Since last month, European members have in turn begun raising the possibility of triggering the so-called “dispute resolution mechanism” foreseen in the accord, which could lead to the resumption of UN sanctions on Iran.
On the eve of what was already likely to be a strained meeting, Britain, France and Germany accused Iran of developing nuclear-capable ballistic missiles, in a letter to the UN on Thursday.
Iranian Foreign Minister Javad Zarif dismissed the allegation as “desperate falsehood.”
However, despite the mounting tension observers say Britain, France and Germany are unlikely to trigger the dispute resolution mechanism on Friday when their diplomats attend the joint commission meeting chaired by senior EU official Helga-Maria Schmid.
Analysts say if UN sanctions are re-imposed and the deal falls apart, Iran could also withdraw from the Treaty on the Non-Proliferation of Nuclear Weapons (NPT).
“It’s not clear whether that’s worth the benefit,” Ali Vaez from the International Crisis Group told AFP.
But he warned the risk of the deal collapsing was increasing as Iran was “running out of measures that are easy to reverse and non-controversial.”
“Both sides are locked into an escalatory cycle that is just very hard to imagine that they would step away from,” he said.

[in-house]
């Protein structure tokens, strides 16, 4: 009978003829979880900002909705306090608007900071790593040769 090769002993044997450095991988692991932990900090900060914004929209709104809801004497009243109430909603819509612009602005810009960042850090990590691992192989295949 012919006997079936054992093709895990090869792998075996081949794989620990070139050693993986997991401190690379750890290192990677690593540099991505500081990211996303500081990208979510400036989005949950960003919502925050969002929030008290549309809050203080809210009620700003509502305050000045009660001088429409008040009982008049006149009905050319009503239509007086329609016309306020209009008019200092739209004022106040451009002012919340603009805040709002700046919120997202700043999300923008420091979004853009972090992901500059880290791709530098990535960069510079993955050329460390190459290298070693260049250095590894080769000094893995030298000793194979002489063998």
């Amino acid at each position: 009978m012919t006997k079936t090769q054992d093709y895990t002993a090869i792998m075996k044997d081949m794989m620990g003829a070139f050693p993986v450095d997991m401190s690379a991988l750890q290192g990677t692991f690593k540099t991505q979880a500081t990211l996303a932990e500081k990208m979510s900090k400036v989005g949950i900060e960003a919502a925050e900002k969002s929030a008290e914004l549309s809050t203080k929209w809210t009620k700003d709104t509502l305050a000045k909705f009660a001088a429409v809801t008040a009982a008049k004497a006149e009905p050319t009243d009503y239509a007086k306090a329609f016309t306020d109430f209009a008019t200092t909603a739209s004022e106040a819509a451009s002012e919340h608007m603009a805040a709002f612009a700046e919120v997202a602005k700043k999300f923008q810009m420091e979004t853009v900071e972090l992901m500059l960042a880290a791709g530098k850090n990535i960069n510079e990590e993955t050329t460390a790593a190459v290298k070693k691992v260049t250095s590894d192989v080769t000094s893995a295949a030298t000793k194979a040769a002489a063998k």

Francois Nicoullaud, former French ambassador to Iran, also says tensions were expected to continue to rise.
“Maybe it won’t be this time, but (the deal falling apart) will certainly be in the background of the discussions,” Nicoullaud told AFP.


Iranian parliament speaker Ali Larijani warned Sunday that if European partners triggered the dispute mechanism, Tehran may “seriously reconsider” its commitments to the UN nuclear watchdog, the International Atomic Energy Agency (IAEA), which monitors the deal’s implementation.
European efforts to shield Iran from the effects of US sanctions by creating a mechanism to carry on legitimate trade with the Islamic republic have borne little fruit, much to Tehran’s frustration.
The EU is growing increasingly concerned by Tehran rowing back from its commitments.
The dispute resolution mechanism in the deal has numerous stages, but it can eventually culminate in the UN Security Council voting on whether Iran should still have relief from sanctions lifted under the deal.
In such a scenario, says Vaez, “we will have a major non-proliferation crisis on our hands in the sense that the Russians and the Chinese have already declared they would not recognize the return of (sanctions).”
Vaez said in the end the path to a diplomatic solution would depend on Washington’s next moves and whether it would at least be willing to relax its attempts to prevent sales of Iranian oil, a vital source of income for the country.
“The remaining parties to the deal have proved incapable of providing Iran with any kind of breathing space,” Vaez said.
Iranian President Hassan Rouhani said Wednesday that Tehran is willing to return to the negotiating table if the United States first drops sanctions.